A Santa Fe proclamation honoring Forrest Fenn.
A Santa Fe proclamation honoring Forrest Fenn.
Facebook

Would you recommend that searchers be accompanied by one or more person, as opposed to going it alone?

The experts say that one should never hike in the mountains or the deserts alone.

What equipment should they have?

It's easy to get turned around in the forest and lose your bearings. One should have plenty of water, warm clothes and a GPS.

How often should they communicate with others about their whereabouts?

There are many places in the mountains where cell-phone service is not available. Using common sense is always an asset.

Are there times of the year when you'd discourage them from searching?

I recommend that no one look for the treasure when snow or low temperatures are present in their search areas.

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You've talked about how searchers shouldn't look for the treasure in places an eighty-year-old couldn't put it. Does that mean it's in a place that's not particularly dangerous to access?

I hid the treasure in a place that is not especially difficult to reach.

Has the search for the treasure been by and large a positive experience for you and those who've looked for it?

Yes, we estimate that 65,000 people have searched for the treasure. Many send me photos of children wading in the small creeks or picnicking in the trees.

Another photo of Randy Bilyeu and Leo.
Another photo of Randy Bilyeu and Leo.
Family photo via 7News

Does Randy Bilyeu's passing give you any regrets about the treasure hunt?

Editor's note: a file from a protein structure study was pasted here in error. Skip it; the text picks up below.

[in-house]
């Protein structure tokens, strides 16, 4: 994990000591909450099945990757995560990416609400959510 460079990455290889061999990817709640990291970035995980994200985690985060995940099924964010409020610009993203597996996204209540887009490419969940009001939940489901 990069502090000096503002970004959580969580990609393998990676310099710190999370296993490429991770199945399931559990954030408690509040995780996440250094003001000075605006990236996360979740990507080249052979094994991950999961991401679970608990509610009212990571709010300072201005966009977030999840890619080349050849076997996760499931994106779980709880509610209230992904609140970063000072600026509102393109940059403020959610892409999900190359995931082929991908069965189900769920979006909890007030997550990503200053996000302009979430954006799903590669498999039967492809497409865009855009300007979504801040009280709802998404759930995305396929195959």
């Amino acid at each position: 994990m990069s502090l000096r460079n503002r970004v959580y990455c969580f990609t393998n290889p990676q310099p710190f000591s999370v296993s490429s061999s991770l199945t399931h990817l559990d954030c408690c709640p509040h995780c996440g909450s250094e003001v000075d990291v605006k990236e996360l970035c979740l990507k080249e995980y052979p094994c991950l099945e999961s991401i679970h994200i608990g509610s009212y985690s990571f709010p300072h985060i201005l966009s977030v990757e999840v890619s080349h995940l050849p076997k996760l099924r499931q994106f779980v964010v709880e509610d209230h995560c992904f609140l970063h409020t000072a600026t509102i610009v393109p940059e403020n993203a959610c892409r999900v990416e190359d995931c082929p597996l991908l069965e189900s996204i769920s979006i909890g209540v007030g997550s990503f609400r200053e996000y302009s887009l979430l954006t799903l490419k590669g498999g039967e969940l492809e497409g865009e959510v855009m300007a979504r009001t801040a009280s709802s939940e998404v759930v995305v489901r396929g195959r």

Accidents can happen anywhere. Randy may have had a heart attack or otherwise became incapacitated.

Will there come a point if no one finds the treasure that you'll call off the search?

At this point, I don’t have any inclination to call off the search. Thousands of people are having positive experiences, and the rewards that come with hiking in the mountains are many.

Or will the search continue until the treasure is found?

It is out of my hands now, and the search will continue until it is found.

If more time passes, will you provide additional clues?

I will give no more clues.

Are there any other comments you'd like to share on any of these topics?

Many of our young people today are sedentary. They spend too many hours sitting on the couch playing video games. I would like to see fathers load the family into the car and head for the Rocky Mountains and experience the rewards that come with spending the night in a tent and hearing the rustle of small animals just a few feet away. Our kids need to see a skunk or a porcupine in the wild. They need to turn over a rotten log and see what is under it.

"The Thrill of the Chase"
As I have gone alone in there
And with my treasures bold,
I can keep my secret where,
And hint of riches new and old.

Begin it where warm waters halt
And take it in the canyon down,
Not far, but too far to walk.
Put in below the home of Brown.

From there it’s no place for the meek,
The end is ever drawing nigh;
There’ll be no paddle up your creek,
Just heavy loads and water high.

If you’ve been wise and found the blaze,
Look quickly down, your quest to cease,
But tarry scant with marvel gaze,
Just take the chest and go in peace.

So why is it that I must go
And leave my trove for all to seek?
The answers I already know,
I’ve done it tired, and now I’m weak.

So hear me all and listen good,
Your effort will be worth the cold.
If you are brave and in the wood
I give you title to the gold.

Additional clues:

“The Treasure is hidden higher than 5000 feet above sea level.”

“No need to dig up the old outhouses, the treasure in not associated with any structure.”

“The treasure is not in a graveyard.”

“The treasure is not hidden in Idaho or Utah.”